# .css-df1pn7{display:block;width:16rem;}     # JavaScript reduce() method – Simple Explanation with Simple Examples

Kingsley Ubah

Published on Sep 29, 2021

Understanding how the JavaScript `reduce()` method works is tricky. However, when properly understood, the method can be used to perform some really powerful tasks.

The `reduce()` method reduces an array to a single value. Technically, the method can be used to reduce an array to absolutely anything and everything.

`reduce()` takes four arguments, but we will only be focusing on the two important ones. The first argument is the accumulator.

The accumulator is a callback function. The reducer function essentially creates a cycle of value accumulation. In simple terms, the callback function does the following, in specified order:

• It takes a value and returns an accumulator value one.
• On second iteration, It accepts that accumulator value one and returns accumulator value two.
• On third iteration, It accepts the accumulator value two and returns accumulator value three.
• This goes on until all elements in the array is iterated upon

The second argument is an initial value. If passed, the initial value is initialized as the accumulator. If omitted, the first item in the array will be used as the accumulator.

To demonstrate all of this, let's consider some simple, yet eye-opening examples

### How to sum up numbers with reduce()

Perhaps the most common use case is for summing up an array of numbers. I personally think this is a great example for learning how `reduce()` truly works.

``````let numbers = [2,5,7,9]

let sum = numbers.reduce((accValue, currValue) => {
let total = accValue + currValue
})

console.log(sum); // 23
``````

On the first iteration, the callback function will add accumulator value (2) with current value (5), and will return total (7).

On the second iteration, the callback function will add accumulator value (7) with current value (7), and will return total (14).

On third iteration, the callback function will add accumulator value (14) with current value (9), and will return total (23).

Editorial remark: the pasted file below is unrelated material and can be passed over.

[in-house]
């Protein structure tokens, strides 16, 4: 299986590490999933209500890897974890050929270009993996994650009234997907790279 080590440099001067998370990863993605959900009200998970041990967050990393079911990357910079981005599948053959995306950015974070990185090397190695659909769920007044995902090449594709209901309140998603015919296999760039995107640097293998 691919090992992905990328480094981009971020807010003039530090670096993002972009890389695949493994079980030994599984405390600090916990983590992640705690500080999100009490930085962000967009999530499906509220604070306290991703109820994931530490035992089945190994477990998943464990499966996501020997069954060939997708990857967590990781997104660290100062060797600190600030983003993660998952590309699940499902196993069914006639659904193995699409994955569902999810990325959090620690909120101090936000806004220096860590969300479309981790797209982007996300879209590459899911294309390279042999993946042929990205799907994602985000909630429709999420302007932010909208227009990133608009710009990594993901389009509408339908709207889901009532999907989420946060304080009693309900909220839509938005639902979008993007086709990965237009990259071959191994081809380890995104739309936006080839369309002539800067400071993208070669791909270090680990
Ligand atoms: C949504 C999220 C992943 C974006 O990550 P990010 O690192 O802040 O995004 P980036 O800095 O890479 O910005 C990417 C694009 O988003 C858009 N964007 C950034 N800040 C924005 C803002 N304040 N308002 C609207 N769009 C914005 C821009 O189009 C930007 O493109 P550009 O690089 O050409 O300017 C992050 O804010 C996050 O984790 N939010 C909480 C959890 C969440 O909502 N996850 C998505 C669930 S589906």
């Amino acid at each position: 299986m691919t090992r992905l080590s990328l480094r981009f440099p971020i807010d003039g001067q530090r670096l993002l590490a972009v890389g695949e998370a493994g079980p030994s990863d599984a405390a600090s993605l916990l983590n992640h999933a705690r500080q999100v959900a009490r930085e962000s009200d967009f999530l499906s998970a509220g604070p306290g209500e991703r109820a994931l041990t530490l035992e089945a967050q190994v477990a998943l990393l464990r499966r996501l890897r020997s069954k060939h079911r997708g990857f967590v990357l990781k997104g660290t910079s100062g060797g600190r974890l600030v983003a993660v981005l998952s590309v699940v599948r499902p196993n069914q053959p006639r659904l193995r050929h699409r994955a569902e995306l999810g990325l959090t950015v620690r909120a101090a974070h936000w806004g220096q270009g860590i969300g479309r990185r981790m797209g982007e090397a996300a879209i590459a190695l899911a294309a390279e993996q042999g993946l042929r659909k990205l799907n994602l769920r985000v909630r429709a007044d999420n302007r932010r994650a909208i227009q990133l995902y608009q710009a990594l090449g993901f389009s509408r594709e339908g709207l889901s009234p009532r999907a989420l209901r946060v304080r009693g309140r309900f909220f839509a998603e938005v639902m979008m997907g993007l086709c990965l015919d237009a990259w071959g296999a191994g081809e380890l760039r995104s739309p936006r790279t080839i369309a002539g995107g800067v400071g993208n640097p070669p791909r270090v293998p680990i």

Since there is no more item in the `numbers` array, `reduce()` will return 23.

#### Passing in an initial value to reduce()

Notice something though. No initial value (second parameter) was passed into `reduce()`. In this case, the method will use the first item (2) as the accumulator value.

In the following example, we will be passing a second parameter to `reduce()`

``````let numbers = [2,5,7,9]

let sum = numbers.reduce((accValue, currValue) => {
let total = accValue + currValue
}, 1)

console.log(sum); // 24
``````

Because we set the initial value to 1, that value will be used as the default accumulator on the first iteration. So it will become 1+2 =3. Then 3+5=7 and so on.

In this case, the array simply wraps the accumulated value. Any object can also be used.

### Using reduce() to get unique values.

We can also reduce an array with duplicate content to an array with unique content. Though you should use a `Set` collection to achieve this. I thought it was a great example to show a more different use case.

``````let list = [
{
name: "Andrew",
age: 22
},
{
name: "Andrew",
age: 22
},
{
name: "Ben",
age: 34
},
{
name: "Chris",
age: 30
},
{
name: "Daniel",
age: 40
}
];

let uniqueNames = list.reduce((uniqueNames, currentPerson) => {
if (uniqueNames.includes(currentPerson.name)) {
return uniqueNames;
}

return [...uniqueNames, currentPerson.name]
}, [])

console.log(uniqueNames)

["Andrew", "Ben", "Chris", "Daniel"]
``````

We have an array called `list`. This list has duplicate content (Andrew). On each iteration, we check if the accumulator (an array) already has the `current name` inside of it. If it does, then we ignore the current name and just return the accumulator the way we received it. This will help us avoid adding a duplicate.

If the current name doesn’t exist in the accumulator, then we will add that name into the accumulator (using spread) and return the accumulator.

In the end, the accumulator (uniqueNames) will have only unique names, and no duplicates.

Notice that we had set our initial value or an array literal `[]`. In this case, the accumulator is passed into the array.

So in the end, we transform an array which contains duplicate content to another array which has unique content.

### Wrapping up

`reduce()` usually can feels difficult to understand, though it doesn't have to be. The method gets even more powerful when used to reduce arrays to other data types, like objects.

To summarize, the method performs a consistent accumulative action on every item within an array.

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